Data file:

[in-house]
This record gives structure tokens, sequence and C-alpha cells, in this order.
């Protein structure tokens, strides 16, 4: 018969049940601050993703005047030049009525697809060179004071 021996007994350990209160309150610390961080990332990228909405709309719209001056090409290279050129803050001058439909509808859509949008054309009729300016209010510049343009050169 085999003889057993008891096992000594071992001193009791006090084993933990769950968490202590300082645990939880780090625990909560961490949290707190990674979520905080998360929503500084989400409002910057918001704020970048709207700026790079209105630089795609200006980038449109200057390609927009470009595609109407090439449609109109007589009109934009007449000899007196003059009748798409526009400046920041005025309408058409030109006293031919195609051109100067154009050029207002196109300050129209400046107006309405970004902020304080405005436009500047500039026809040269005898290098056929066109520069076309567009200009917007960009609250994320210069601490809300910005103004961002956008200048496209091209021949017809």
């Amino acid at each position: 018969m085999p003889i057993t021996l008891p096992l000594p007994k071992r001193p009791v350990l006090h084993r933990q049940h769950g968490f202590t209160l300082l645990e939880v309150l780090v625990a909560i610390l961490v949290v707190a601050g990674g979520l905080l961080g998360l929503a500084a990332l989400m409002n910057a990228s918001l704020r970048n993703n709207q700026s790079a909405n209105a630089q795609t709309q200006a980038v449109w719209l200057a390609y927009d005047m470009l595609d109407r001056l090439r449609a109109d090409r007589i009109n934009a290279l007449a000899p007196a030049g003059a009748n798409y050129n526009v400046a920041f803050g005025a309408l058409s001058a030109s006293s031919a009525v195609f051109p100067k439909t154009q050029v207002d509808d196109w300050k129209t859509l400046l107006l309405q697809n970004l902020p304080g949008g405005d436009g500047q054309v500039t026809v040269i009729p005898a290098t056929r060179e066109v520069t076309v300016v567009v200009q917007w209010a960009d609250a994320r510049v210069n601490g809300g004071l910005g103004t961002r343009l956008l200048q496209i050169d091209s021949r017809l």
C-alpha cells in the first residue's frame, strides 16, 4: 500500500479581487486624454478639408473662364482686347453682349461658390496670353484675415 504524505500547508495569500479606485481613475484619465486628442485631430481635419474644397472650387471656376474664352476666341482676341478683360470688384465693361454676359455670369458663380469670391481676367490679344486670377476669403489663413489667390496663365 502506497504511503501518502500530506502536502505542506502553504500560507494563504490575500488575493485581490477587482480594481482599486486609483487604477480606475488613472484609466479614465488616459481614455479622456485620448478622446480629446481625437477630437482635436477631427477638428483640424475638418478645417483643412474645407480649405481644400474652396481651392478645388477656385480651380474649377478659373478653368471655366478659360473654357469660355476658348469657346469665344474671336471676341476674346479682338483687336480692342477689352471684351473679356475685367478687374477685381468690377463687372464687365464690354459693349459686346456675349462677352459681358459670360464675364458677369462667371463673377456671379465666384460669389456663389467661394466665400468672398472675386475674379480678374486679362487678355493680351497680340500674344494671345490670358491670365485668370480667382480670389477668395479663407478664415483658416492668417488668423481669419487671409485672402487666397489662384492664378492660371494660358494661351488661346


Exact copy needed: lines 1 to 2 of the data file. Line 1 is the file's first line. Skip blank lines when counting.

[in-house]
This record gives structure tokens, sequence and C-alpha cells, in this order.